As it is with many young animals, the baby Buffalo is an adorable little creature whose appearance alters as he/she grows. They are born weighing only 40-53 kilograms, with red-brown or light brown fur that becomes darker as they age. The developing horns and straight and appear ‘V’ shaped above their ears.
I am a calf, petite and cute. I start standing and walking nearly 10 minutes after being born. Thereafter, I remain by my mother’s side for approximately 2 years. While I am young, I drink milk until the ages of 6-18 months. Within the gang, each of our mothers give birth around the same time. This means that I often have family members the same age as me. Which is more fun for me! Together we enjoy playing and skipping around. If we happen to wander too far and find ourselves alone (without our mothers) we communicate through sound. We let out a high-pitched distress call which helps our mothers find us. We may also make loud sounds when threatened by predators, to which the herd responds by defending us.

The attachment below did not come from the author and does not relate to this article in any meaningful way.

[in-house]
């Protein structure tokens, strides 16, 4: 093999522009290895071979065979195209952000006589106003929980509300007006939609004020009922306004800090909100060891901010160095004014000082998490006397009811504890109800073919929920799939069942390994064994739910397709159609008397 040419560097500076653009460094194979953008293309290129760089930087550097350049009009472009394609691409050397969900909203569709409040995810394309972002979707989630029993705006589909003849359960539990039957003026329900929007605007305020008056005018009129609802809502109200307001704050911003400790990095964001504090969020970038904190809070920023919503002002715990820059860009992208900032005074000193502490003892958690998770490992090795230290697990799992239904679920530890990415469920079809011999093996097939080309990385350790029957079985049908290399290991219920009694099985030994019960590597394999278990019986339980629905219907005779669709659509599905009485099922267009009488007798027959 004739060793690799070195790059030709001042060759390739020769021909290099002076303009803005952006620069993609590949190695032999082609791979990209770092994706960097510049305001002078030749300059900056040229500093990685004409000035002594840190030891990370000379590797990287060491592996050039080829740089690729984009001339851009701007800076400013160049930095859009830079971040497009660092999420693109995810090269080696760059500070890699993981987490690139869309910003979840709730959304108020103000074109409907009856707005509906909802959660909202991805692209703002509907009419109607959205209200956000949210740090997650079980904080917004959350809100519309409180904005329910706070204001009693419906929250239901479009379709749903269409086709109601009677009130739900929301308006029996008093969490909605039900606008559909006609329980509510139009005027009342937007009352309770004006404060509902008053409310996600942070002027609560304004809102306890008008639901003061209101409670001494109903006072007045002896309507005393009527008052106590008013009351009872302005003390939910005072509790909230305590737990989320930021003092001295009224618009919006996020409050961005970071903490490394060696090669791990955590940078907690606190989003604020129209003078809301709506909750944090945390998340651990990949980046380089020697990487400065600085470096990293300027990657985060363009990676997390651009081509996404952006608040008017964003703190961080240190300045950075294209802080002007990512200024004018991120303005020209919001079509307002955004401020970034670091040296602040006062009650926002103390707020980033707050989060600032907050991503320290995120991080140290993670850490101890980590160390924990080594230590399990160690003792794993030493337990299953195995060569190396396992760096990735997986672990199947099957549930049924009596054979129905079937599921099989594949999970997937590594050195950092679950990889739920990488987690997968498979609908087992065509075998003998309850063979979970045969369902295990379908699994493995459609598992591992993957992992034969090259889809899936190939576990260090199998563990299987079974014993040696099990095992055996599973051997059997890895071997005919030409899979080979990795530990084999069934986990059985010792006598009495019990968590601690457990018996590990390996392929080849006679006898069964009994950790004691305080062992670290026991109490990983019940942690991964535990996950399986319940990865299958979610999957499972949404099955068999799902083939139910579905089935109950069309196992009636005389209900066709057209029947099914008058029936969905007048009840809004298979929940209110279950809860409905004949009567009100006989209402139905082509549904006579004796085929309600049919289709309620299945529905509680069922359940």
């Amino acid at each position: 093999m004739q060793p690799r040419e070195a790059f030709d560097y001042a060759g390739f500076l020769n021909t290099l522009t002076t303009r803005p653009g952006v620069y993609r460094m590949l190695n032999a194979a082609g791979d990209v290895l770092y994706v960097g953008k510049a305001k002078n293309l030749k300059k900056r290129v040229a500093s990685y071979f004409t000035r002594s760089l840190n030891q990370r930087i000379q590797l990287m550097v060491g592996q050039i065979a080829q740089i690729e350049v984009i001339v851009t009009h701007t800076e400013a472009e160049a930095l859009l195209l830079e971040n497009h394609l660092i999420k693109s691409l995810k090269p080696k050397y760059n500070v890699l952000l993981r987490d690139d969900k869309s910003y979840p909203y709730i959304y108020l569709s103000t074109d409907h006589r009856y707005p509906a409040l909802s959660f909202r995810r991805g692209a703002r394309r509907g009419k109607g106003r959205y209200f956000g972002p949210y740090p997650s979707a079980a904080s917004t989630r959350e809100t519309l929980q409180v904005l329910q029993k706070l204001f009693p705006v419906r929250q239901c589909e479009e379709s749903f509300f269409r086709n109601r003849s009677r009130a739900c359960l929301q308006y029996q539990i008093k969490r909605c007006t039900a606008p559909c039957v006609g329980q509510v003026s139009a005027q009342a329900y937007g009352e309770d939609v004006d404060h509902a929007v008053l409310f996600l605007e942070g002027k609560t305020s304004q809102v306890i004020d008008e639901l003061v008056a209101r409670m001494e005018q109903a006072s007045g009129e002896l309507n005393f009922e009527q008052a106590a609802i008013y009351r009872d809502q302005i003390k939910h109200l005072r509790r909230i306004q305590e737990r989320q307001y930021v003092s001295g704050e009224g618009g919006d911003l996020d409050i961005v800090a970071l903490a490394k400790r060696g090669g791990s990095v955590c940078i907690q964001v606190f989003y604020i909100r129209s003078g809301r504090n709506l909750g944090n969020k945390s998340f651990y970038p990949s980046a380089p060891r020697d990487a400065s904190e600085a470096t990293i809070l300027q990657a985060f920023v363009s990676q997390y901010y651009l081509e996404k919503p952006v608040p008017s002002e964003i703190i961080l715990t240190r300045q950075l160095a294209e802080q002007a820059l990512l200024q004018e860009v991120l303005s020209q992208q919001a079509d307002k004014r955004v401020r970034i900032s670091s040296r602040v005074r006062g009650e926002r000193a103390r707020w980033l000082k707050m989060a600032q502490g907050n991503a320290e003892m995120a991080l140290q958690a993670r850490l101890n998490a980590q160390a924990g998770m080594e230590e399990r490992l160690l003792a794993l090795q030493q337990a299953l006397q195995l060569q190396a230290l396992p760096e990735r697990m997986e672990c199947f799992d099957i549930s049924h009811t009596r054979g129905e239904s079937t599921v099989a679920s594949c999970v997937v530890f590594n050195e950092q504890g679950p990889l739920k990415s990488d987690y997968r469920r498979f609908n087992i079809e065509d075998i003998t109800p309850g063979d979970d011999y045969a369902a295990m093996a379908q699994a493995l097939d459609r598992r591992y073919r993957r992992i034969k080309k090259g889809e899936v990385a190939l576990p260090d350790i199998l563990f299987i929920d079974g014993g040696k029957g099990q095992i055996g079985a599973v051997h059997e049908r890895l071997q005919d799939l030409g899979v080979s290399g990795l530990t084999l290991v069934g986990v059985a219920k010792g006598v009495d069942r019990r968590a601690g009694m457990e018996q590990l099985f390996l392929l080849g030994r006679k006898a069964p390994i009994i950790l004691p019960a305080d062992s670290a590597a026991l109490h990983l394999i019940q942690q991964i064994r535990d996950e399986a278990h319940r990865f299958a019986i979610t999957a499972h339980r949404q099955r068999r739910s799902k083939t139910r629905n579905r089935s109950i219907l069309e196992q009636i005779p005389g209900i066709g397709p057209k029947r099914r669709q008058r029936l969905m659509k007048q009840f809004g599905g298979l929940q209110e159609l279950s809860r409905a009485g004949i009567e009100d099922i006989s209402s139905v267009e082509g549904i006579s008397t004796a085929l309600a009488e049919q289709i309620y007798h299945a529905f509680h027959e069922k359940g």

The birth rate of the African Buffalo varies in relation to the availability of food; habitat; diseases; poaching and predators. The combination of these factors leads to the decline in the number of Cape Buffaloes, which we as humans can help reduce in some way. The preservation of calves means that future generations are being preserved. Considering that we are the most dominant species, we have the power to make or break the systems of the animal kingdom, therefore it is our duty to do what is right and protect them as much as we can.
Wild and Free Foundation (WFF) is a 501(c)(3) non-profit organization in the USA. WFF is registered as a section 18A public benefit organization (PBO) in South Africa. USA EIN #47-2266595 SA PBO #930061358